It’s common to feel like life sucks when you return home from a relaxing vacation, and not because you had too much to drink or spent too much money while you were away. Many people report feeling anxiety and even sadness when faced with the reality of their day-to-day jobs, experiencing dread when they think of the pile of work that’s waiting for them on their office desk.
The Huffington Post reports the research of Dr. Josh Klapow, an expert psychologist, who claims that it’s common for people to feel stress and disorientation when they return from their vacations, and that this fear and anxiety can prevent them from taking days off of work in the future. Studies prove that people are taking less vacations each year, with one report claiming that during 2016, 54 percent of Americans ended the year with unused vacation time.
This situation makes people think twice when it comes to taking a vacation, and adds negative side effects to those who do take their well deserved time off. Klapow believes that the problem doesn’t lie with the fact that work piles up while you’re away, but with the way in which we approach the act of having days off and how our brain unsuccessfully copes with this change of pace. Klapow believes that the best way to avoid post-vacation stress is to prepare, which is a process that starts before you travel.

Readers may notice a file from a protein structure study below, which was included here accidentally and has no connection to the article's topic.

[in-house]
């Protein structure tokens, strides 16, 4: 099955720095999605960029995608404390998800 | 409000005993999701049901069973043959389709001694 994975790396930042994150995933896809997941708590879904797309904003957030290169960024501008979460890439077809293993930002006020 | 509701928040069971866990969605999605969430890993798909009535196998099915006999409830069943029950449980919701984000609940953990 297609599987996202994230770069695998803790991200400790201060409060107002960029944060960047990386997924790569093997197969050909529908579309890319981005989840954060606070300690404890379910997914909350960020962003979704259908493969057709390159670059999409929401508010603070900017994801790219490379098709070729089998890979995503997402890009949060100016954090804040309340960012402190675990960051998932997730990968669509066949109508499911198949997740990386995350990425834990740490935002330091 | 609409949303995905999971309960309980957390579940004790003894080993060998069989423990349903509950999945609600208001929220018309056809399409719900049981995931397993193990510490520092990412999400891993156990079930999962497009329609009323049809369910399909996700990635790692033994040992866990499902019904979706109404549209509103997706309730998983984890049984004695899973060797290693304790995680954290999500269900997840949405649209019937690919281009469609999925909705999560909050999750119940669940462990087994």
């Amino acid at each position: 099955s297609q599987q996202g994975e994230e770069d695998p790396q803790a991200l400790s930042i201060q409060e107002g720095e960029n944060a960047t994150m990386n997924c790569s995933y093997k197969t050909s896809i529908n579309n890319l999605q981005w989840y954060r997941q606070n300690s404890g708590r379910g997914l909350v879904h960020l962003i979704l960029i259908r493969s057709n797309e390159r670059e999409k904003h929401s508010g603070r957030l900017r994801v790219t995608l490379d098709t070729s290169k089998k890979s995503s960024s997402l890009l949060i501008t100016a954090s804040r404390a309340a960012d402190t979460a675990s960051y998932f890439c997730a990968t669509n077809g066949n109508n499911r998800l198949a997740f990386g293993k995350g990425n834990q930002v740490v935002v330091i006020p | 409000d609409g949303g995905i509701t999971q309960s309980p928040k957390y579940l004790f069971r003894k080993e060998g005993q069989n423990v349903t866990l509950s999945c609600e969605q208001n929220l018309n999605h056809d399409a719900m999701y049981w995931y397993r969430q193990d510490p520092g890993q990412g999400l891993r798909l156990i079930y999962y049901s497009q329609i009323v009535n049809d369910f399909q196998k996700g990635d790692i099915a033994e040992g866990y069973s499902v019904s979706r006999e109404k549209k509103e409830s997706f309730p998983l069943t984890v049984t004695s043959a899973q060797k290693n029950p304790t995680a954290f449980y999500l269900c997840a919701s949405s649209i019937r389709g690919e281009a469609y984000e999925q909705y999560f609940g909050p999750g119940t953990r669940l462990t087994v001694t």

Related Story: How Forest Fires Ruin Wine And What It Means For You
Before you leave, Klapow suggests taking care of the main tasks that’ll create stress for you in the future, while also completing a priority task list, which will help you get back to work once you come back from your vacation. It’s also very important to let people know that you won’t be working, so that they won’t pester you with emails, texts or phone calls. While on vacation, be sure to disable notifications, to get involved in new activities and to try to disconnect from your phone. If you can’t completely unplug, then be sure to create short periods of time where you’ll check emails and answer phone calls in the mornings and evenings.
When you return from your vacation, don’t stress and try to arrive a couple of days before you’re meant to jump back into your routine, so you can get acclimated. You can also let your coworkers and family know that you’ll need a couple of days to get back in top shape.